Subject: Timor firefighters defy mobs

Also ABC: The World Today - East Timor refugee numbers swell

AFP: Timor firefighters defy mobs By Neil Sands in Dili 05jun06

DILI'S firefighters are probably the world's busiest right now as arsonists torch homes across the East Timorese capital ­ yet there are only 10 of them facing daily threats from angry mobs.

Known locally as bombeiros, the firefighters have not been paid for two months, make do with only two fire engines and live permanently in their dilapidated central Dili headquarters alongside relatives and 250 refugees.

They have had knives held to their throats as they attempt to extinguish the handiwork of arsonists and must be escorted by armed international peacekeepers as they rush to stop the city burning.

Lacking a reliable water source in the slums that have become a battleground for rival gangs from the country's eastern and western districts, they are at times forced to bail ditchwater with their helmets to put out fires.

"It's a very difficult situation," the firefighters' Malaysian-trained national training co-ordinator, Alipio Jose Vieira, told AFP.

Arson has become a terror weapon in the fight between gangs of youths in the capital, leaving a permanent pall of smoke over the city where aid agencies estimate 70,000 have fled to the relative safety of refugee camps.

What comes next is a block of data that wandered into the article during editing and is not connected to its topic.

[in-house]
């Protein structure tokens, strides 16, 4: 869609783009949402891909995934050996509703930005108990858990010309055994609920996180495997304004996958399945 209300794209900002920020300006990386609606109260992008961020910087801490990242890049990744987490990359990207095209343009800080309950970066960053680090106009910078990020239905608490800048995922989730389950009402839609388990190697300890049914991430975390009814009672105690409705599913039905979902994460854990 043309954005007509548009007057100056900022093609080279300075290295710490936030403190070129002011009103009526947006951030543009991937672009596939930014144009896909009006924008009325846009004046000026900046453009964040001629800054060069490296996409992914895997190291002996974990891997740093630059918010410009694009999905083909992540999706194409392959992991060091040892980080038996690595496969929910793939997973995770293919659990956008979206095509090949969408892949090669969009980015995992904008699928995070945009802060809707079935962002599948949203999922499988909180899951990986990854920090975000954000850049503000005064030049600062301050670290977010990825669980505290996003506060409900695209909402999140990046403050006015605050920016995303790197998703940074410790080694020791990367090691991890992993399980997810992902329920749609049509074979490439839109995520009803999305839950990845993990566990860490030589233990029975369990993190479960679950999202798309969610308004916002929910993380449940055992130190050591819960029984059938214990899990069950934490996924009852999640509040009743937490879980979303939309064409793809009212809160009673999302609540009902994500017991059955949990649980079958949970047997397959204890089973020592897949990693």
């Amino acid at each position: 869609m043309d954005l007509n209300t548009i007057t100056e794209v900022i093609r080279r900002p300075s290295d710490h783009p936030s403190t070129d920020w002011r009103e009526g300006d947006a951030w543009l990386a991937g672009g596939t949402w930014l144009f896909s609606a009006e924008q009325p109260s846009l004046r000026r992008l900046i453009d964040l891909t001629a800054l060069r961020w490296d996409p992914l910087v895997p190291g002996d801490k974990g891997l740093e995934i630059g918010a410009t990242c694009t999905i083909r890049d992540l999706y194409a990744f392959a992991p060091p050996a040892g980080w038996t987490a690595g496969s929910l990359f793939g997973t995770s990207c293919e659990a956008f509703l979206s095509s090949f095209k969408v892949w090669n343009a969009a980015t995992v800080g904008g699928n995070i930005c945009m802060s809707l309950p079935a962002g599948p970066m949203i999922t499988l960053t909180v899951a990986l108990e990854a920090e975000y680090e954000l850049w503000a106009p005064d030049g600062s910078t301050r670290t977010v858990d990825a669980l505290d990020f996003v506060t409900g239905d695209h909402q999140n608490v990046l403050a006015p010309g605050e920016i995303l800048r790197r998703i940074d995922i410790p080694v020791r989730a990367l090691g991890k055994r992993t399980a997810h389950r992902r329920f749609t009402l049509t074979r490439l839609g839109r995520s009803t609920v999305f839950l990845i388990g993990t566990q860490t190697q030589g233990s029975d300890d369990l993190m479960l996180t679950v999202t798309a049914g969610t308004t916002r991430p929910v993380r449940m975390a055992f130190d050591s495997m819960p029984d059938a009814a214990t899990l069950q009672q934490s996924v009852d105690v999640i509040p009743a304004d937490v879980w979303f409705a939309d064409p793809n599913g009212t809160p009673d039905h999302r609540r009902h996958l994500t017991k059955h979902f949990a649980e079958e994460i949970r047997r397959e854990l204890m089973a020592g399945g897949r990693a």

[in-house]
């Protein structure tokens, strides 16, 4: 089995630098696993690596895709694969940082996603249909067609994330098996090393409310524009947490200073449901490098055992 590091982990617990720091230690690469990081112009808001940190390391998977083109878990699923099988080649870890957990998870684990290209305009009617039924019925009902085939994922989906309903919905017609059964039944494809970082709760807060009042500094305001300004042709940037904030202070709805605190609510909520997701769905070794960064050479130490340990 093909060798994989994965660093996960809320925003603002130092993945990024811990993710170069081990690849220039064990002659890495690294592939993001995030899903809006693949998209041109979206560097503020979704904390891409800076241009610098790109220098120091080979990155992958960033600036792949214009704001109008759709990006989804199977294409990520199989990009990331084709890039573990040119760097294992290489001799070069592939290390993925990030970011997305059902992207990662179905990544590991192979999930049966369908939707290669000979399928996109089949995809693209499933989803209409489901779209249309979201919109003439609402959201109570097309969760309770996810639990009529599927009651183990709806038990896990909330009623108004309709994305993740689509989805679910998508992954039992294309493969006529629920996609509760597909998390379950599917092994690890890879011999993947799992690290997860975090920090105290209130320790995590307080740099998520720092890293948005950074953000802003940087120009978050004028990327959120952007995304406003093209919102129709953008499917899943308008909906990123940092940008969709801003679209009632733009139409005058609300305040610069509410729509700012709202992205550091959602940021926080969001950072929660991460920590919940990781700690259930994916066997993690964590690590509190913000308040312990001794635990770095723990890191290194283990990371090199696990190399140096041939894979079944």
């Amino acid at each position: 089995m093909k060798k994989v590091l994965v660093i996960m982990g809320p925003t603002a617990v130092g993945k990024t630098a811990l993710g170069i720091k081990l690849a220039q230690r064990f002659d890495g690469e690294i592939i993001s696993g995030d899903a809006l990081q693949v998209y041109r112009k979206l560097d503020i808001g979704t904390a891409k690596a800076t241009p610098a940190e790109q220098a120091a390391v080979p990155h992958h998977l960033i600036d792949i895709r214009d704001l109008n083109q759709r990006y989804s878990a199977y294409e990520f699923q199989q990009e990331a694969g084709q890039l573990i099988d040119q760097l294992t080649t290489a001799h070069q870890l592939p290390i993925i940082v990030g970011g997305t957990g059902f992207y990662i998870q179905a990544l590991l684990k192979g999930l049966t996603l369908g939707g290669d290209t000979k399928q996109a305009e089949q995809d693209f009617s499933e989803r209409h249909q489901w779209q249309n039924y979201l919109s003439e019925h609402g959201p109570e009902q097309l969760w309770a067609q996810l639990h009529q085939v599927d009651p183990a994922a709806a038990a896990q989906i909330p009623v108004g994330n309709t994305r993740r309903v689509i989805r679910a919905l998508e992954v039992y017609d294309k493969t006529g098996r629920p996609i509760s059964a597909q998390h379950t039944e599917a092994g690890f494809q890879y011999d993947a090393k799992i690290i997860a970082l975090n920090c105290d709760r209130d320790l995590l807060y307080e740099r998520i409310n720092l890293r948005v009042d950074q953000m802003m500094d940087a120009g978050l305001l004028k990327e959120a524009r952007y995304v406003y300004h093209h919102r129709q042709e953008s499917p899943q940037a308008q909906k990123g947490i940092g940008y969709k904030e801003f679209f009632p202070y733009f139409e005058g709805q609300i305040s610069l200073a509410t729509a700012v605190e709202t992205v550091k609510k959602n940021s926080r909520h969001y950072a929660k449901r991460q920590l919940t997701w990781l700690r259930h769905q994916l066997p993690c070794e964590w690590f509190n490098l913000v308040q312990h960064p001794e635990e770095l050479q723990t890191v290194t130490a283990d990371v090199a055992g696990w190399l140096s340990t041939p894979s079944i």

The international force's commander, Brigadier Mick Slater, was full of praise for the firefighters working alongside his troops.

"They couldn't do their job without our help and we couldn't do our job without theirs," the Australian who leads the 2250 international soldiers in Dili said.

"They take care of the fires and we take care of them and their families.

"These fellows are a hell of a lot braver than the fellows who are starting and lighting these fires."

Mr Vieira said the normal number of firefighters working in Dili with himself and his immediate commander Cosme Camilo Costa was more than 30 but most had fled the capital after the latest wave of violence began in late April.

He said the remaining firefighters had since attempted to ignore the lawlessness engulfing the city and carry on doing their job.

Mr Vieira said while the gangs respected what the firefighters were trying to do, they resented interference in their activities.

"They tell us to go because they don't want to hurt us but they don't want us to put out the fires," he said.

Mr Vieira is a former independence fighter who became a fireman after the East Timorese voted for independence from Indonesia in 1999.

"I saw terrible scenes with my eyes and I thought now was the time to make a contribution to my people," he said.

Mr Vieira has no patience with the regional conflict that has split the nation he battled to create.

"There is no easterner or westerner here," he said, gesturing to refugee children playing football at the fire department's headquarters, where Australian troops are permanently based to prevent reprisal attacks on the firefighters.

Mr Vieira said he was confident the Government would eventually pay his colleagues' wages and stop the violence engulfing Dili.

"We're not looking for the money, not asking for the money," he said. "Our job is to protect peoples' lives and property."


ABC Online

The World Today - East Timor refugee numbers swell

[This is the print version of story]